As stated above, 1200 calories is pretty low for being 194 lbs. Along with that you are highly active. You may want to find your maintenance level and subtract 300-500 cals from it. You may drop the weight slower but you'll minimize the muscle loss.
     
  7. I dont know how you function on 1200 cals, that seems so low i feel im restricting myself at 2000 if i were cutting and im alot smaller than you, good luck with it tho dude..
     
  8. death

    death Active Member Full Member

    758
    0
    Sportsbook:
    1,000
    Apr 11, 2008

    1200 calories is only "quite low" for 195Ibs physical active male? I would consider that an extreme case of an eating disorder right there. Hell, one big bowl of oatmeal with one egg is roughly 400 cal right there. Come on man.
     
  9. happydrinks

    happydrinks directfraction.storenvy.com Full Member

    5,176
    0
    Sportsbook:
    1,000
    Sep 14, 2009
    0.7 - 1grams x bodyweight in lbs.

    Also, why are you doing bicep curls?
     
  10. lefty

    lefty Boxing Addict Full Member

    5,804
    0
    Sportsbook:
    1,000
    Apr 29, 2006
    Nah it is actually the timing, after a workout you have a window for increased protein synthesis. Overall intake really isn't too important when it comes to protein. What you're talking about is the case for carb intake.
     
  11. Earl-hickey

    Earl-hickey Boxing Junkie booted

    14,019
    1
    Sportsbook:
    1,000
    Oct 31, 2010
    1 grap per pound id to bulk up and gan muscle, if you are training for boxing something like 0.6-0.7g per lb would seem to me to be about right because its used for a different purpose
     
  12. lefty

    lefty Boxing Addict Full Member

    5,804
    0
    Sportsbook:
    1,000
    Apr 29, 2006
    You hear this sort of thing all the time but the science doesn't back it up. Bulking up is about total calories and timing of protein for maximum effect. Eating lots of protein just makes you good at using protein for energy, if you eat plenty of carbs it spares the protein to actually repair muscle.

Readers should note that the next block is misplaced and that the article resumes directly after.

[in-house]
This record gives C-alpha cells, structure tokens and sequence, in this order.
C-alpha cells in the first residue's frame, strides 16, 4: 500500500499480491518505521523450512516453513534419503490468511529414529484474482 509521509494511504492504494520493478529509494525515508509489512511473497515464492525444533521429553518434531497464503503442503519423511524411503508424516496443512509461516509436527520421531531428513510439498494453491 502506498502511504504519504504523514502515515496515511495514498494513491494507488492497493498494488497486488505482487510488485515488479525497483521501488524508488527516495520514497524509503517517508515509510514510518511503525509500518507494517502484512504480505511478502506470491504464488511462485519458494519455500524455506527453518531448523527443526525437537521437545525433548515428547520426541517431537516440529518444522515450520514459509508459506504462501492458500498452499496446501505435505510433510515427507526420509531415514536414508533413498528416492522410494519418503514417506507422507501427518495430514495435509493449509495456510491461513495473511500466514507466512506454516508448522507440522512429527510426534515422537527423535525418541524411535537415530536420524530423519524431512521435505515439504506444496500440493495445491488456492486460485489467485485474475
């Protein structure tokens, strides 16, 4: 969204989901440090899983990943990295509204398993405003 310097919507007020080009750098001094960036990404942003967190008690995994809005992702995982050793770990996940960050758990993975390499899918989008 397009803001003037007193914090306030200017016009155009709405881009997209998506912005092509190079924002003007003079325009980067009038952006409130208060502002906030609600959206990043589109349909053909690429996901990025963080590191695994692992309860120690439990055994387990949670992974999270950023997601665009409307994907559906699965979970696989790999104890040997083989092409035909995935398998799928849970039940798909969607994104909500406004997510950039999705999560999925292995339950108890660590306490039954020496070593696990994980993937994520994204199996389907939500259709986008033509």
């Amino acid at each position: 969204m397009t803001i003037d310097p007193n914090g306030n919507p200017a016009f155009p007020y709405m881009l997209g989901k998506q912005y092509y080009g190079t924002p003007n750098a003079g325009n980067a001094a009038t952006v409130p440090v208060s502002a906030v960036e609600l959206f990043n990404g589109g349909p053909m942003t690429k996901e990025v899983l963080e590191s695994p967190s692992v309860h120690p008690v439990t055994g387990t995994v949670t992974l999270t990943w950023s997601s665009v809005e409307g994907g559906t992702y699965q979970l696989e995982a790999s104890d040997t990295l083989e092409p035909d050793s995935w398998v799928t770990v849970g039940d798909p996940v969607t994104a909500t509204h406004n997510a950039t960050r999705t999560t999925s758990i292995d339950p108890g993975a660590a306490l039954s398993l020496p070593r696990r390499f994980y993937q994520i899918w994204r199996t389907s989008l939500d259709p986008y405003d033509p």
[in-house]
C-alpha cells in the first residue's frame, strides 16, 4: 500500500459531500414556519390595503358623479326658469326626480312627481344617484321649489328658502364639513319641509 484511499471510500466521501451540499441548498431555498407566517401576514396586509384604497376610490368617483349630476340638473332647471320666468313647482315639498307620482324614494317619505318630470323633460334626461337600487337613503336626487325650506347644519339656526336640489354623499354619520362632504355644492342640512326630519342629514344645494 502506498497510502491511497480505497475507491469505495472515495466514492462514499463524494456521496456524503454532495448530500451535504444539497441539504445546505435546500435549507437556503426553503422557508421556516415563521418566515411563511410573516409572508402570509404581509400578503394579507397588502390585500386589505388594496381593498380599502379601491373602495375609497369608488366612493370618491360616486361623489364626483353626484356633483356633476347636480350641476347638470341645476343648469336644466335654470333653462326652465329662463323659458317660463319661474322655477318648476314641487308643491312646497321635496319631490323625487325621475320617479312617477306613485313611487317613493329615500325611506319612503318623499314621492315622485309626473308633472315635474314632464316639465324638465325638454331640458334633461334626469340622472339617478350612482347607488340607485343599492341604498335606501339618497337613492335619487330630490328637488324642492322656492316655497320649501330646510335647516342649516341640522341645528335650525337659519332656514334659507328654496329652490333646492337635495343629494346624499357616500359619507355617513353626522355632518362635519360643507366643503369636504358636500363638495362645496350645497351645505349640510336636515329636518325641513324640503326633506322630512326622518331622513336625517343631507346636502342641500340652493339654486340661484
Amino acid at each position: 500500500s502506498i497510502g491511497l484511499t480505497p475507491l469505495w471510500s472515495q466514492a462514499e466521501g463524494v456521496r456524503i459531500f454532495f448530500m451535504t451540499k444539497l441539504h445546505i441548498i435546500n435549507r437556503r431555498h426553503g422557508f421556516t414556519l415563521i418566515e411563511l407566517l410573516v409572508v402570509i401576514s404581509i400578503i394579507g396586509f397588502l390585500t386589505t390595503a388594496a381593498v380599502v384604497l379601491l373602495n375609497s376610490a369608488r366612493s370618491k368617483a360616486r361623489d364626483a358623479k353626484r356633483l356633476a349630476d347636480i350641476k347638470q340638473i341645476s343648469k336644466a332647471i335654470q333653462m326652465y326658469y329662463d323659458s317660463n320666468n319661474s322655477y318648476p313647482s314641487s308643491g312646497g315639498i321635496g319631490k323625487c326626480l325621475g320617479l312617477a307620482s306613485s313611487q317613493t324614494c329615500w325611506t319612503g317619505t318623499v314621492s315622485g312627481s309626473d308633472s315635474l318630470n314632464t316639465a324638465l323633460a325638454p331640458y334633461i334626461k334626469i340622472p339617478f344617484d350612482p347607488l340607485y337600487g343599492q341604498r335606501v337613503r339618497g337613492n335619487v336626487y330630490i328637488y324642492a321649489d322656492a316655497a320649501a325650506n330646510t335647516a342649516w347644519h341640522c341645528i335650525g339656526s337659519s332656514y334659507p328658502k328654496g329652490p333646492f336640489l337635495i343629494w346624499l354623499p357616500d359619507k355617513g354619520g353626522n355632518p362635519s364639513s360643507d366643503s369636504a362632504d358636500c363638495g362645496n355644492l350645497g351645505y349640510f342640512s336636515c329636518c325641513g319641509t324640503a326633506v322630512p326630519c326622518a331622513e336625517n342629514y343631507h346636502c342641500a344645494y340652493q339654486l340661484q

13. MURDR63

    MURDR63 Member Full Member

    194
    0
    Sportsbook:
    1,000
    Feb 14, 2012
    OP, I'd recommend you start eating a lot more. he average inactive person burns around 2000 calories a day from daily activities. As someone who works out, you most likely burn a lot more than that. If you want to lose weight but maintain muscle, as Kieng said, you want to burn NO MORE than 500 calories less than you burn.

    Also, if you really want to gain muscle, no offense, but 12kg DBs won't really do much, especially with shrugs, as that is not even close to enough weight to gain muscle in your traps.
     
  14. BladeJrs

    BladeJrs N/A Full Member

    404
    0
    Sportsbook:
    1,000
    Oct 19, 2007
    Im speaking of protein too. You're speaking in old fashioned myth, sir.

    You can read further in the actual journals/research cited in such articles as these:
    "Tipton and colleagues (2003) examined responsiveness of protein synthesis for a day after a workout, and found it to reflect a 24 hour enhanced level. That’s right folks, a FULL DAY! This means that having a morning shake will have the same impact on muscle protein synthesis as one consumed following the workout!
    These results shouldn’t be too surprising because we’ve known for over a decade that postworkout protein synthesis is jacked up for this long (MacDougall et al., 1995), but if you’re discovering this for the first time, then it’s pretty exciting!
    Some research suggests that even 48 hours after the workout our protein synthesis levels can be elevated by ~33% (Phillips et al., 1997), giving us an even longer period during which we can maximize our muscle growth with protein drinks."
     
  15. lefty

    lefty Boxing Addict Full Member

    5,804
    0
    Sportsbook:
    1,000
    Apr 29, 2006
    That's nonsense, you need to read the articles and think for yourself. Yes protein synthesis is increased for an extended period but we're talking about the Optimal time and when you'll get the best results even if your protein intake isn't at a high level. Read some current research and you'll see why sports nutritionists place more of an emphasis on timing now rather than total intake.

     


Advertisement